Rester calme en Corée du Nord

CANBERRA – Les nouveaux essais nucléaires de la Corée du Nord sont une mauvaise nouvelle, à la fois pour l'Asie du Nord-Est mais aussi pour un monde qui a besoin de réduire sa dépendance vis à vis de l'armement nucléaire. Mais une réaction internationale excessive, avec des réactions qui feraient monter plutôt que baisser la température, et entraîneraient la région dans une course à l'armement nucléaire aggraverait encore ces mauvaises nouvelles.

« Restez calme et continuez » : cette célèbre exhortation du gouvernement britannique face à ses citoyens en 1939 est un conseil qui prête souvent à rire. Mais c'est pourtant bien ce qui doit se passer maintenant.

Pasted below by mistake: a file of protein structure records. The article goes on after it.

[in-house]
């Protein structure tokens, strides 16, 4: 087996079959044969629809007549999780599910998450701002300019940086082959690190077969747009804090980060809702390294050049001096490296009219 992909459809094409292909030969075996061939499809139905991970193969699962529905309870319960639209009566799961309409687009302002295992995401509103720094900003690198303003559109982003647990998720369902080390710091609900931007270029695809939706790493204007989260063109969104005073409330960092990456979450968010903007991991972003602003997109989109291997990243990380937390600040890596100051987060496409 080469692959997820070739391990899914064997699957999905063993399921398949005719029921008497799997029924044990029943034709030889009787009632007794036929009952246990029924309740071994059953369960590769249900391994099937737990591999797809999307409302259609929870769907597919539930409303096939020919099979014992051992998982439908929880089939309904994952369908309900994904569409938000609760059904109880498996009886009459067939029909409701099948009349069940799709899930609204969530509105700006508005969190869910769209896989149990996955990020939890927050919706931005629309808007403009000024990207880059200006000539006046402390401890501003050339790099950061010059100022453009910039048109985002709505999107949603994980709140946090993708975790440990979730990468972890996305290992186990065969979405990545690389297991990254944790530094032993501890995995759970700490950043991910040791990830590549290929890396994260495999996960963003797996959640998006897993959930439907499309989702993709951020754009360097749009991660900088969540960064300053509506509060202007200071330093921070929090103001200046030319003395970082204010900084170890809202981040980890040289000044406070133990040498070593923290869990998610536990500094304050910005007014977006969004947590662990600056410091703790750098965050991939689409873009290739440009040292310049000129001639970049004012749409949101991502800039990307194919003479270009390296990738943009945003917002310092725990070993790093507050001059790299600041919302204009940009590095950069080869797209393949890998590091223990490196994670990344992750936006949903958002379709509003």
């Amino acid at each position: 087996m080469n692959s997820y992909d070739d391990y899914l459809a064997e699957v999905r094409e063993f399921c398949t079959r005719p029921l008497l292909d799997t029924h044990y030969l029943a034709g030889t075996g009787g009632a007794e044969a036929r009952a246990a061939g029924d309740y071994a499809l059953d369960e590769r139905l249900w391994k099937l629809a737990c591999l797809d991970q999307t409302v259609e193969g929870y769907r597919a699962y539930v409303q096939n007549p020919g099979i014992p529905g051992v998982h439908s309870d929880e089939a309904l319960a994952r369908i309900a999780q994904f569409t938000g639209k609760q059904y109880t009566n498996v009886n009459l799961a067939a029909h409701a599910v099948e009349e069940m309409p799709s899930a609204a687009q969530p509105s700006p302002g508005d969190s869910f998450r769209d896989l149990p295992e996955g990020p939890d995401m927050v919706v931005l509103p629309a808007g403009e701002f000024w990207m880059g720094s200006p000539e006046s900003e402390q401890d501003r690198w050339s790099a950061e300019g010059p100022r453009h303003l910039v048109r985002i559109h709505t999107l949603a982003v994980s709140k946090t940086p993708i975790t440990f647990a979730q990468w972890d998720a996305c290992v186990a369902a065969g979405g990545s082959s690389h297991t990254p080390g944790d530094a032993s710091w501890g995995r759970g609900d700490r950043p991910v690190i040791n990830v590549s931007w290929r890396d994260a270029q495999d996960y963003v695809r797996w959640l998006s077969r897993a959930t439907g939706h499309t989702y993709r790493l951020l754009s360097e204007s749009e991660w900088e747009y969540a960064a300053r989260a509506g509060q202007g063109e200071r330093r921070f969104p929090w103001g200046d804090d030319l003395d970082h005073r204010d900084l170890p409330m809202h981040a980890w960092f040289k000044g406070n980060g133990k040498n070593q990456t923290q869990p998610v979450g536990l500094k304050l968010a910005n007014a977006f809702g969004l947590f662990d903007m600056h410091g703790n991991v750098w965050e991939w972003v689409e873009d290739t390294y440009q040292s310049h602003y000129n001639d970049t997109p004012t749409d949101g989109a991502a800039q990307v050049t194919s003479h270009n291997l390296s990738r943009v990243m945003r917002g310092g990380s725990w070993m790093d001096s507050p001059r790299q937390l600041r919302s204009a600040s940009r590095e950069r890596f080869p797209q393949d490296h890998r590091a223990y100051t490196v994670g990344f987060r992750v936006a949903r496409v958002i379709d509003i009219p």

La dernière action de la Corée du Nord renchérit sur un comportement qui, au cours de la dernière décennie, a fait paraître l'Iran positivement sobre en comparaison. Elle a quitté le Traité sur la Non-prolifération des Armes Nucléaires (TNP) en 2003. Elle a résisté à des négociations sérieuses dans le cadre de pourparlers à six établis cette année entre les Etats-Unis, la Chine, la Russie, la Corée du Sud et le Japon. Elle a testé ses dispositifs nucléaires explosifs en 2006 et 2009 en violation d'un moratoire mondial. Elle a mené une série d'essais de missiles de plus en plus provocants, a ignoré les résolutions et les sanctions des Nations Unies. Elle a coulé un navire de la Marine sud-coréenne et a bombardé une de ses îles en 2010. Et elle a maintenu un flux régulier de rhétorique belliqueuse.

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